Garden Route, South Africa

Garden Route, an empty, misty road, South Africa

Approaching the Garden Route from Hermanus Bay, July (winter)

Driving South Africa’s Garden Route

Strictly speaking this famous driving itinerary runs via the N2 along the coast from Mossel Bay to just beyond Plettenberg Bay, and has become overpriced, overdeveloped and less-than-fascinating. . . but. . . extend the route to a circular, south coast drive starting at Cape Town and heading first for Hermanus Bay, cruising on quiet, straight, superb, back roads if time permits as far as Tsitsikamma National Park, then returning along the R62 via Oudtshoorn and perhaps Stellenbosch, and you’ll find much scenery that is wide and green and reminiscent of England’s Dorset, mountains that recede into the distance in layers, wonderful beaches, some of South Africa’s best walks, maddest activities and endless wonderful pictures demanding to be taken.

n. b. Garden Route flowers appear mostly, naturally, in the spring (September – October), so don’t expect a technicolour playground at other times.

Dassie and kid staring contest, Hermanus, Garden Route, South Africa

If your kids get bored with distant animals the local dassies (Rock Hyrax) should keep them busy with a staring contest, or try the playground beside Grotto Beach.


Hermanus Bay from Castle Rock whale-spotting viewpoint, Garden Route, South Africa

Hermanus Bay from Castle Rock whale-spotting viewpoint.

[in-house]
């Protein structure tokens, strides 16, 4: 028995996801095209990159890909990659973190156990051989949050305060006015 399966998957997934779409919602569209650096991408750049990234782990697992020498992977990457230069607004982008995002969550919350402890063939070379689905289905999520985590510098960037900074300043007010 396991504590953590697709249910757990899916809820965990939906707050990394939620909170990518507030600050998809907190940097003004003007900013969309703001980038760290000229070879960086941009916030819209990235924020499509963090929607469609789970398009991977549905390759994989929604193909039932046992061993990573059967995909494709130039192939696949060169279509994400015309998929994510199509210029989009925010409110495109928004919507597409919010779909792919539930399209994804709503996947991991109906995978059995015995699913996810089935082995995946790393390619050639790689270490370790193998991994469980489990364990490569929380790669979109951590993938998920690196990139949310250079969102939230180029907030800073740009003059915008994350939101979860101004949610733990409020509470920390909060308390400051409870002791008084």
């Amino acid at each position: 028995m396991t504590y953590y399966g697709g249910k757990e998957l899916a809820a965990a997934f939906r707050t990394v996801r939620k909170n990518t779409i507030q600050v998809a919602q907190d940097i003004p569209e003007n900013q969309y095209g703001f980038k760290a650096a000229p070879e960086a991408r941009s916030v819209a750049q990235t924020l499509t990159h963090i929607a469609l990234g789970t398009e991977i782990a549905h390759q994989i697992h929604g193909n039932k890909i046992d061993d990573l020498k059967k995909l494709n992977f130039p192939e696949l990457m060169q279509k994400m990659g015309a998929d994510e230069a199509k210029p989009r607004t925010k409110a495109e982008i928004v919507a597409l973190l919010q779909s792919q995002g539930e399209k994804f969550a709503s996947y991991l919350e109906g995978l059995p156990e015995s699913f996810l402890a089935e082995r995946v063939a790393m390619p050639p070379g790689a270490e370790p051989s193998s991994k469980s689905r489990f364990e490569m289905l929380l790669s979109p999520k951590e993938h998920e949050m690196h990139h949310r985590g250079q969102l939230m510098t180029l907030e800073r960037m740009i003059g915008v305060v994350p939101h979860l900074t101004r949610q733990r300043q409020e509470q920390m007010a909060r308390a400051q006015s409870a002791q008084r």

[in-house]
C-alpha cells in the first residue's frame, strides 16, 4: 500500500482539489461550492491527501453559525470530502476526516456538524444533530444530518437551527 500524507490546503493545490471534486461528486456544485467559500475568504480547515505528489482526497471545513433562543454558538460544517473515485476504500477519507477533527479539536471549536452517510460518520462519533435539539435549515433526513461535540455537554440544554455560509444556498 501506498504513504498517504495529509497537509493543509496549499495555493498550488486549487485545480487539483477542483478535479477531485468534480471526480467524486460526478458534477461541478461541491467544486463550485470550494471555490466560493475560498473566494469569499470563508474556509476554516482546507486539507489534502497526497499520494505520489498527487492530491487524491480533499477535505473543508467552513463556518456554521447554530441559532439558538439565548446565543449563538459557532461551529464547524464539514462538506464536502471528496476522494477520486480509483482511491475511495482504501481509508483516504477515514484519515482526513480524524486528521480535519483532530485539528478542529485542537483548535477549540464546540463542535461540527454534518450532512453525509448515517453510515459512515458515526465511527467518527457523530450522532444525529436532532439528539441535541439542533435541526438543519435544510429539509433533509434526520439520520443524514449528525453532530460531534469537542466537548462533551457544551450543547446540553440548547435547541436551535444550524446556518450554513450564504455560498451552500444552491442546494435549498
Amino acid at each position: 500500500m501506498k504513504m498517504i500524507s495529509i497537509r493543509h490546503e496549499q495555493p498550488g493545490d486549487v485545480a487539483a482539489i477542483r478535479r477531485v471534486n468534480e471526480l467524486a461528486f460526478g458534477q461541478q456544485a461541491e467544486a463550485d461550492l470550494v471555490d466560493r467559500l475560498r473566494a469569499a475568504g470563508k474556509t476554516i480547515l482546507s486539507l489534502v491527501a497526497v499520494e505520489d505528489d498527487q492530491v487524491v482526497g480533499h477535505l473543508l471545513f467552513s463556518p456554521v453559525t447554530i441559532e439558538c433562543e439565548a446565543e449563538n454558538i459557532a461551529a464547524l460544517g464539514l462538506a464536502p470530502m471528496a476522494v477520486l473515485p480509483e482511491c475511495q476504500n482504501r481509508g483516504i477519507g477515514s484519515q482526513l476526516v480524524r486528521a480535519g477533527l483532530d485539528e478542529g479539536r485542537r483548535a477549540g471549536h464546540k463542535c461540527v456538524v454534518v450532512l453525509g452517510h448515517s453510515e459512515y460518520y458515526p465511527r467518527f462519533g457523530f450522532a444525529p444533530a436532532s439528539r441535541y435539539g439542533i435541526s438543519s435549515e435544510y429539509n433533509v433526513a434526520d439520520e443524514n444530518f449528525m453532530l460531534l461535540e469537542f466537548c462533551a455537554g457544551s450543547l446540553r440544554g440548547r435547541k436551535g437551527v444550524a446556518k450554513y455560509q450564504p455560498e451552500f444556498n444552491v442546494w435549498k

Hermanus is a town with the heart of a seaside village, though new housing is spreading like wildfire. The *** rating is a result of the magical whale-watching opportunities from the town’s cliffs, particularly the rocky promontory of Castle Rock from which you can go almost eyeball-to-eyeball with Southern Right Whales from July to November.

Whales seen from the cliffs of Hermanus Bay, The Garden Route', South Africa

Southern Right Whales seen breaching from the Hermanus shore, Castle Rock. Nothing unusual.

Hermanus also offers kayaking whale trips, shark cage diving, clifftop walking trails and some good beaches, particularly Grotto Beach in Walker Bay.

Garden Route Fails

Mossel Bay

Mossel bay is a disappointing start to the official Garden Route. It’s untidy and uninteresting to most casual tourists, except surfers who will find superb, consistent waves and adrenalin junkies who can organise a variety of death-defying activities from here. See below for a local opinion of the Bug’s Mossel experience.